Poll workers Mary Clemens, Susan Flint, and Sally Dwyer after the Petersburg midterm elections. (Photo by Rachel Cassandra, KFSK)

Polls closed at 8pm Tuesday across the state in the midterm election. Poll workers in Petersburg immediately started tallying in-person voting results. The district is waiting on early and absentee ballots. Official results from Alaska’s ranked choice voting will be released November 23rd.

This year Petersburg had high in-person turnout for the midterm elections. That’s according to poll worker and inspector Mary Clemens. 861 people voted in person, which is 136 more than the August primary election. An additional 400 were early voters in this week’s mid-term compared to 213 in the primary. Poll workers said they couldn’t estimate how many absentee ballots were cast. 

In the U.S. Senate race, Petersburg voters supported Republican Kelly Tshibaka with 386 of their votes. Tshibaka is a Trump-endorsed Republican and has worked in the state Department of Administration, the Department of Justice, and for the Federal Trade Commission. Behind her was Republican incumbent Lisa Murkowski with 347 votes. Murkowski has held the Senate seat since 2002. Her father was a US Senator representing Alaska for more than 20 years before that. This U.S. Senate race in Petersburg follows the general state trend. Statewide, Murkowski is lagging behind Tshibaka by a small margin. In Petersburg, Democrat Pat Chesbro trailed behind in third place with 67 votes and Republican Buzz Kelley with 48.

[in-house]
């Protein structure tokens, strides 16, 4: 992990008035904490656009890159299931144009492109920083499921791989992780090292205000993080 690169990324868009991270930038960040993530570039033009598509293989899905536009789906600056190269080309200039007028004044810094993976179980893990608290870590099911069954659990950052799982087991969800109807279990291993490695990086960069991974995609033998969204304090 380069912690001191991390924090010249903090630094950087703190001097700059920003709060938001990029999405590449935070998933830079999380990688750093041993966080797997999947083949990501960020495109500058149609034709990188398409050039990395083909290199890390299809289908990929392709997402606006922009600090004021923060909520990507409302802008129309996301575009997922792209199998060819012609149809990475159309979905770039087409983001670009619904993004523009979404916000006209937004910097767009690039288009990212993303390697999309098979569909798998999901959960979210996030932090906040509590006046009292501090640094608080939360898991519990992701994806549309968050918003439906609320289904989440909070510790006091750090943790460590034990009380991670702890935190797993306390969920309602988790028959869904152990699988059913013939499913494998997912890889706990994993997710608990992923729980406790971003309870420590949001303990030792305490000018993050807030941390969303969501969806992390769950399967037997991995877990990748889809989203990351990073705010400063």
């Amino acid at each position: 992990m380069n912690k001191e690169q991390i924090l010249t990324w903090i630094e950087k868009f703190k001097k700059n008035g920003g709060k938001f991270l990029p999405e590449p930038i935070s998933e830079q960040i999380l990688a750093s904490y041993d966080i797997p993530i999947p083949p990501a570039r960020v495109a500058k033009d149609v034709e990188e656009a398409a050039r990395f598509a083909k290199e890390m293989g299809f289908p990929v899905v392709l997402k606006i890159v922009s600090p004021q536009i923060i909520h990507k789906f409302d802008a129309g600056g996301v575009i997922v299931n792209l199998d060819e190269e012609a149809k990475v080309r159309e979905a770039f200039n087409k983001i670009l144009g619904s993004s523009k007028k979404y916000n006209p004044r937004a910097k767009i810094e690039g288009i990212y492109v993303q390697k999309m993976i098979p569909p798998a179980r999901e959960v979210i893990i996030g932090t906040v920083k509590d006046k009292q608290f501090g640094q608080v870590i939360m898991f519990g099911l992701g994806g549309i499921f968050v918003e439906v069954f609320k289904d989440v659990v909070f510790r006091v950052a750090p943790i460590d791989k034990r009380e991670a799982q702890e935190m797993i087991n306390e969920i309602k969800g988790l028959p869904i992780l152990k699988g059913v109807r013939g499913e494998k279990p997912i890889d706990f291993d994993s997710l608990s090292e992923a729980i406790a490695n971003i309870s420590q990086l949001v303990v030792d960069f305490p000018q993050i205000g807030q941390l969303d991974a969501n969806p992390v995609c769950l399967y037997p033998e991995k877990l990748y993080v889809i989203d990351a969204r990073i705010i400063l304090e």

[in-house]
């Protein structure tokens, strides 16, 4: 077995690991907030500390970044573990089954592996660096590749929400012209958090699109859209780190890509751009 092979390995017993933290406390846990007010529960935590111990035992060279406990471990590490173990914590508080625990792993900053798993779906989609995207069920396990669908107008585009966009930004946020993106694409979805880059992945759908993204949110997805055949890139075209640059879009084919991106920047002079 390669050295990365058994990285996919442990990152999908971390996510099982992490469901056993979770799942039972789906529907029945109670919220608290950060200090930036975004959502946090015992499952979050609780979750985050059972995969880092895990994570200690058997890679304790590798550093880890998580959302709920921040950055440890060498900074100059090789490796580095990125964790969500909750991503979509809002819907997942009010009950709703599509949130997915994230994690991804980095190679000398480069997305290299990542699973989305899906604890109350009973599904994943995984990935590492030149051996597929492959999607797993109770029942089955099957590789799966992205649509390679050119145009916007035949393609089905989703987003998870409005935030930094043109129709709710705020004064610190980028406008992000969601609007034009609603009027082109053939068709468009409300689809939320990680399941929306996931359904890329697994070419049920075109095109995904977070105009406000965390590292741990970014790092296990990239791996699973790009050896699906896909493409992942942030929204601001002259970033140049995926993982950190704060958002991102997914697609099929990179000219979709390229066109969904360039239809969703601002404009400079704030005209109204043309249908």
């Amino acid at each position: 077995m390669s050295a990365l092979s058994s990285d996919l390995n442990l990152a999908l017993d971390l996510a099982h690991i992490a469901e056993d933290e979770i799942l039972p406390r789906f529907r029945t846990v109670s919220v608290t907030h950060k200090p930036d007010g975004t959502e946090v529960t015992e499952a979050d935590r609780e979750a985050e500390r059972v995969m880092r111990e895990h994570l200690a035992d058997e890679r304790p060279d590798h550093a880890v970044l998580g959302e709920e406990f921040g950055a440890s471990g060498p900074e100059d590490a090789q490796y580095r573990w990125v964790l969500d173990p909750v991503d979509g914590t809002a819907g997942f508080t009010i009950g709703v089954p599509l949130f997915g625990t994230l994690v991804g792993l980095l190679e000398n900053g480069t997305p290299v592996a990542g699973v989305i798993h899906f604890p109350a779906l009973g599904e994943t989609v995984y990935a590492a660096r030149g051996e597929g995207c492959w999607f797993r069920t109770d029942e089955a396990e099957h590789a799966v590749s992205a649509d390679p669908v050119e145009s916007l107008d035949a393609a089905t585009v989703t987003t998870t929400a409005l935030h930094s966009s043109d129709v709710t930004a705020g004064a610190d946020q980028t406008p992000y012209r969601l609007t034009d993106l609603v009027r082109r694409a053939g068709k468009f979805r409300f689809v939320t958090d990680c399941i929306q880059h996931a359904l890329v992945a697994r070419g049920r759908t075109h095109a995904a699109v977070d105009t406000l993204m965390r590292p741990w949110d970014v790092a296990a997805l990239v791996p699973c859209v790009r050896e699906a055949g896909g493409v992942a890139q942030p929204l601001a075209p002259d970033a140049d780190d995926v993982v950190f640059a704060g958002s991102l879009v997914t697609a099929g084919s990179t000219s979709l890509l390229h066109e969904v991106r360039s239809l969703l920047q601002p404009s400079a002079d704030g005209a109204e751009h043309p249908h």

In the U.S. Representative race, Petersburg supported incumbent Democrat Mary Peltola by a large margin, similar to statewide results. When Peltola was first elected to office this summer, she became the first Alaska Native member of Congress and the first woman to represent Alaska in the United States House of Representatives. In Petersburg, Peltola received 371 in-person votes. Republican Sarah Palin received 288 votes and Republican Nick Begich received 171. Libertarian Chris Bye trailed far behind with only 16 votes. 

In the Governor’s race, Petersburg’s in-person voters strongly favored  Republican incumbent Mike Dunleavy. He got 363 votes. Dunleavy has served one, four-year term as governor and before that was an Alaska state senator. Behind him, 292 people in Petersburg voted in-person for Independent Bill Walker. 140 people chose Democrat Les Gara and 54 voted for Republican Charlie Pierce. Currently statewide, Dunleavy is also leading with 52% of the vote. And Gara is behind him with 23 percent. 

For the State Senate seat, Petersburg voted overwhelmingly for incumbent Republican Bert Stedman of Sitka with 601 of their votes. Stedman has been a state senator for 19 years. Republican Mike Sheldon of Petersburg received only 195 votes. Senate seat A represents a geographical area covering most of Southeast. District-wide, Stedman received 68 percent of in-person votes with all precincts reporting. Sheldon received 31 percent of the vote. That’s a difference of roughly 3,700 votes. Sheldon has run against Stedman several times in past years.

In the House District Two race, Petersburg chose Republican Kenny Karl Skaflestad over Independent Rebecca Himschoot. This does not reflect district-wide voting patterns. Himschoot is currently leading the race with over 56 percent of the in-person vote to Skaflestad’s 43 percent. 

Petersburg overwhelmingly voted against an Alaska State constitutional convention. It’s a question posed to Alaska residents every decade. Over 81 percent of Petersburg residents voted against holding a convention. This follows general state patterns, where 70 percent of Alaskans voted “No”. 

On even years, Alaskans vote on whether to retain sitting judges. That’s required by the state constitution. Petersburg voted by wide margins to keep all judges in their positions.